A majority of Canadian parents admit that they are underinsured, and this provides a major opportunity for financial advisors to help clients protect their families from the unexpected.

In a recent poll conducted for TD Insurance, 21% of parents surveyed said they did not have life insurance. Of those who did have insurance, 55% said they did not believe the policy would leave enough money to support their children to the age of 18.

These results show that most families recognize that they need more life insurance, but many are unaware of the options available, according to Dave Minor, vice president at TD Insurance.

“There’s probably a lack of comfort and confidence, which is underpinned by a lack of knowledge and education around insurance,” says Minor. For example, he says many families assume that life insurance is too expensive, and are unfamiliar with affordable options.

“Young families with children are usually fairly tight for money,” he points out. “They just don’t think they can afford it.”

Financial advisors can play a role by educating clients and emphasizing the importance of planning for the unexpected. “Advisors have a huge role, in that part of their job is to get clients to think about the future,” Minor says. “It’s part of sound financial planning.”

As the population ages and baby boomers prepare to retire, many advisors have shifted their focus from insurance to investing, observes Sterling Rempel, a certified financial planner with Future Values Estate & Financial Planning in Calgary.

“I think there’s fewer people talking about life insurance,” he says. “There’s more people talking about retirement planning and related investment topics.”

Adds Rempel: “I think there’s a great opportunity to serve our clients by talking about their insurance needs.”

Considerations for young families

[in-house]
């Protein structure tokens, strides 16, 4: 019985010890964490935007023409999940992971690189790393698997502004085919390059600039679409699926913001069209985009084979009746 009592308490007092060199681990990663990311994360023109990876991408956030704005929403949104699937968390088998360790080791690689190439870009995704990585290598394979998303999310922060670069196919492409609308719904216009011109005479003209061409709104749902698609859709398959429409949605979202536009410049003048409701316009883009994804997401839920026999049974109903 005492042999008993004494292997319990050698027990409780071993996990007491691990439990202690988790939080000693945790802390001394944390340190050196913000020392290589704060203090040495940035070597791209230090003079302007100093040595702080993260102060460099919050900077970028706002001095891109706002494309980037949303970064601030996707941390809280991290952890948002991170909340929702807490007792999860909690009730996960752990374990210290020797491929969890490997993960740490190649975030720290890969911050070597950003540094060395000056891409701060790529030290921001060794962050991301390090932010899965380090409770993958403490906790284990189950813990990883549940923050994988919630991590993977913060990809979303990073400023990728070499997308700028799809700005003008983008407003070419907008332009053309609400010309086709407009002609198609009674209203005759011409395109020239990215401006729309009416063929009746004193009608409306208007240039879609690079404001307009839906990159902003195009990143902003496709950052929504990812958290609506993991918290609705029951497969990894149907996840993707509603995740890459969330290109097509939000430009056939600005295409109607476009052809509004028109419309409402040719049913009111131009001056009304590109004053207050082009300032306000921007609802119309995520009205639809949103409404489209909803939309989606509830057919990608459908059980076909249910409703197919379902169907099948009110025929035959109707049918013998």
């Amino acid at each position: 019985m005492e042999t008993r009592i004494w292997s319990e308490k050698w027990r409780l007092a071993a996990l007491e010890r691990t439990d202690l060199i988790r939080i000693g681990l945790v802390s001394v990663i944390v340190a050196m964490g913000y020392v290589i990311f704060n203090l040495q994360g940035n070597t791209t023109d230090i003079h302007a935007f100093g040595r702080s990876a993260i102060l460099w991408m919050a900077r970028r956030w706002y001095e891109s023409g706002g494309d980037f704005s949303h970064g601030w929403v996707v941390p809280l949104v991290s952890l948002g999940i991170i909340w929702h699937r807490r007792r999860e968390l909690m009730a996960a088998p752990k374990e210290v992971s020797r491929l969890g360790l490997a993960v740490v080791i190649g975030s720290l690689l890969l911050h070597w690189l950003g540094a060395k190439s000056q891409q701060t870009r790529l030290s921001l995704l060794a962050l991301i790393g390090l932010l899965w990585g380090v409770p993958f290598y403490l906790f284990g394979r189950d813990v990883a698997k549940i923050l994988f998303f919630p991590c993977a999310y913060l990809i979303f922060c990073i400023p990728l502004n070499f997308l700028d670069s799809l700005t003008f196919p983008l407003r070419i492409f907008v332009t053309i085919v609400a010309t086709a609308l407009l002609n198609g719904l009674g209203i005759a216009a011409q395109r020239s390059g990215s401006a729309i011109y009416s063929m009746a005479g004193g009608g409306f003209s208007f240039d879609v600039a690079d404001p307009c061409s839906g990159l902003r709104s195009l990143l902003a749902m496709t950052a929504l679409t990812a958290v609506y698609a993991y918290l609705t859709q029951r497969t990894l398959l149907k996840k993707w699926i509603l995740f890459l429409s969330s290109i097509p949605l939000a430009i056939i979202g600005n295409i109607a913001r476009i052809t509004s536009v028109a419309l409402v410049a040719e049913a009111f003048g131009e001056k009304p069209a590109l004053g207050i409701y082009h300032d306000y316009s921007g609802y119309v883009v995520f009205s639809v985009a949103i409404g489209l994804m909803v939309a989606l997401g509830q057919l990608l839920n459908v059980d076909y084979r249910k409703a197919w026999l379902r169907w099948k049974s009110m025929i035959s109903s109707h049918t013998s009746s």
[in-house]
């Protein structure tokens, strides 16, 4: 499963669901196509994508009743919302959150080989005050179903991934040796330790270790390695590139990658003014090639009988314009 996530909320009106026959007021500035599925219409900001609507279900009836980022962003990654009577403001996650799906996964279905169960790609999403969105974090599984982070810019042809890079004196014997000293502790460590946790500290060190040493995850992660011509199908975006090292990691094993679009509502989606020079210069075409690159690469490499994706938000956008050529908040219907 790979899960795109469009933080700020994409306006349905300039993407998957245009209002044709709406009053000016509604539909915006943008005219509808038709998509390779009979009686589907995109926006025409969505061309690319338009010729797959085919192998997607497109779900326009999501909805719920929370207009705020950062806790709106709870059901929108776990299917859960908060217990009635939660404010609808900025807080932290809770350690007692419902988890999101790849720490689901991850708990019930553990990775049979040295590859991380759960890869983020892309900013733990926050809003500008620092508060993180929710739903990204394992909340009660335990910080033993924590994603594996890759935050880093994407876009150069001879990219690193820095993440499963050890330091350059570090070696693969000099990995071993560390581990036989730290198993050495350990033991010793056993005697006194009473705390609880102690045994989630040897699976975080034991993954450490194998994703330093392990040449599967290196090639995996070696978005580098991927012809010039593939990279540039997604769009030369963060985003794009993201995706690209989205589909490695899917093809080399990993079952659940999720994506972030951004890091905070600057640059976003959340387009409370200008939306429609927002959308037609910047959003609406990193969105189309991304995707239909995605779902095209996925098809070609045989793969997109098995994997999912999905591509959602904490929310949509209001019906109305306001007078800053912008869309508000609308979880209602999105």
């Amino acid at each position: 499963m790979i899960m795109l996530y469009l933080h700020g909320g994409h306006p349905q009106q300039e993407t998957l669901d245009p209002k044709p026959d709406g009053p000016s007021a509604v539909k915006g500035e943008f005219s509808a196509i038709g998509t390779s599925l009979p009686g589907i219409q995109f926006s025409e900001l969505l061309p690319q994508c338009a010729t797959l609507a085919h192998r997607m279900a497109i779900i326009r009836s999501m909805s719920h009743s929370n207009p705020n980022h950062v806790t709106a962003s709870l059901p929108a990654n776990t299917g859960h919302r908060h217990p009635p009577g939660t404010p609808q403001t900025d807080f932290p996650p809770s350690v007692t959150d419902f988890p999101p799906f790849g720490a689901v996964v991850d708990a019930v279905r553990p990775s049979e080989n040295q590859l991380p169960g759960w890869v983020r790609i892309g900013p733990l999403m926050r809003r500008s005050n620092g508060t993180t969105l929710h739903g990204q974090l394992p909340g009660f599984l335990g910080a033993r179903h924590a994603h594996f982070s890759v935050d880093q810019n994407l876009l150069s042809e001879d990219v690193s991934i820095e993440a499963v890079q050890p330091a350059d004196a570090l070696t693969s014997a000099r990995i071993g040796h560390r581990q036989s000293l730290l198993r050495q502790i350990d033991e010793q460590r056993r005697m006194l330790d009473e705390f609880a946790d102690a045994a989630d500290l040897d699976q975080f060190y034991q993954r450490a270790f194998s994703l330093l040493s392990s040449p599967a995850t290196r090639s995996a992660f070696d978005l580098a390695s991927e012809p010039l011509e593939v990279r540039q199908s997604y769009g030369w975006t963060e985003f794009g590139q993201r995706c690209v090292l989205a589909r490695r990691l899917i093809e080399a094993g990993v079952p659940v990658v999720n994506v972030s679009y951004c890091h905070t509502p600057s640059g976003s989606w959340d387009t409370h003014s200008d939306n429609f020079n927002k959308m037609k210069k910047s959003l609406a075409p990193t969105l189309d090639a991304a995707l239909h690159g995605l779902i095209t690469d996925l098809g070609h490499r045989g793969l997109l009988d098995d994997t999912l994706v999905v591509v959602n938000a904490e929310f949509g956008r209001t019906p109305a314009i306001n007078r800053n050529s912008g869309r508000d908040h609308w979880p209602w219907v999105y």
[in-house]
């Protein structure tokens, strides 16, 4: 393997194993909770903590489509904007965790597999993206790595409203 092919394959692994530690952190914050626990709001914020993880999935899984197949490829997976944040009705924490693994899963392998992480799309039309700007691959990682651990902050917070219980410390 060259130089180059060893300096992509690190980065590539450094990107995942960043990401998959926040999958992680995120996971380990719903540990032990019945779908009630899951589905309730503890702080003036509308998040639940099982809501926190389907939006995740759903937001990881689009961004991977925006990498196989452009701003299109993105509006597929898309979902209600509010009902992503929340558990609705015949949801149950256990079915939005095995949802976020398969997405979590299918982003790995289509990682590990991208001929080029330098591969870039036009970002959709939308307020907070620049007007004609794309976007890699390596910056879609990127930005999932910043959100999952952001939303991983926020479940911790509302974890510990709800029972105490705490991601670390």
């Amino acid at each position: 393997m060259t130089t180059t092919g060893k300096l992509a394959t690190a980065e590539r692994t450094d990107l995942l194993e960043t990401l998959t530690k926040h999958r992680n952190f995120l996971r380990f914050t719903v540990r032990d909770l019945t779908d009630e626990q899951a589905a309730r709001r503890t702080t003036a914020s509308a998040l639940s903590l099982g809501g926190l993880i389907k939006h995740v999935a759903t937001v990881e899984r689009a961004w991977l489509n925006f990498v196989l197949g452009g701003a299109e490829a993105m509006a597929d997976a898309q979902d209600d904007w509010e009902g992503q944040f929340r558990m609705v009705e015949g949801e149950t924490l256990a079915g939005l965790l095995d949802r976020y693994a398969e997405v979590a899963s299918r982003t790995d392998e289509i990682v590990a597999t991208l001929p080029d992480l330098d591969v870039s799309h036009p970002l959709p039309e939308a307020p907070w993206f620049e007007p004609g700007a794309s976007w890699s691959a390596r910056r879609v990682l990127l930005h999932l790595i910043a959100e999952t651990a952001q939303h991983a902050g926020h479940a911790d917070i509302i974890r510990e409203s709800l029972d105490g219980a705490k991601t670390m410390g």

When addressing the life insurance needs of young families, the main consideration is typically ensuring sufficient income will be available in the event that something might happen to one or both of the income-earners in the household.

“As people have growing families, we talk about family income,” Rempel explains. He uses a capital needs analysis to assess the family’s spending habits and determine what level of income would meet their needs in the event that a parent was no longer earning income.

Another key consideration for young families is debt, since young parents are often carrying a hefty mortgage on their first home. Covering this type of debt is one reason that Rempel often encourages young clients to initially purchase life insurance.

“If they’re just starting out, they might want to buy some insurance to cover off the debt that they might have from their student loans or the mortgage on the house they just purchased,” he says.

Since finances are often tight for families raising young children, the cost of insurance is a key consideration. Ten-year or 20-year term insurance policies are typically the most popular options for these types of clients, due to their competitive rates.

“It’s economical, it’s straightforward,” says Minor.

Term insurance is also appropriate for young families since many of their needs are temporary in nature, Rempel points out. He explains that paying down a mortgage and providing for children are realities that are limited to a certain phase of a client’s life. By buying term insurance, clients can reassess their insurance needs once the initial term is up, and can likely reduce the amount of coverage they require.

Rempel notes that many clients match the term of their insurance policy with the term of their mortgage, since their coverage needs will change once the mortgage is repaid.

Approaching the subject carefully

Minor warns advisors that approaching the topic of life insurance can be challenging, since it forces clients to consider the possibility of an unexpected and undesirable circumstance.

“It’s probably uncomfortable for most people,” he says. “It does cause people to think about a situation or an environment that we hope we all avoid.”

But despite the discomfort, Minor says it’s a critical issue for advisors to address. He suggests that advisors raise the topic of insurance when significant changes are occurring in clients’ lives, including marriage, having children or buying a house.

“Those are all milestones that are good points in time for families to think about what their insurance needs are,” he says, “and also for advisors to use as a point of conversation, or a re-evaluation of a family’s circumstances and their insurance needs.”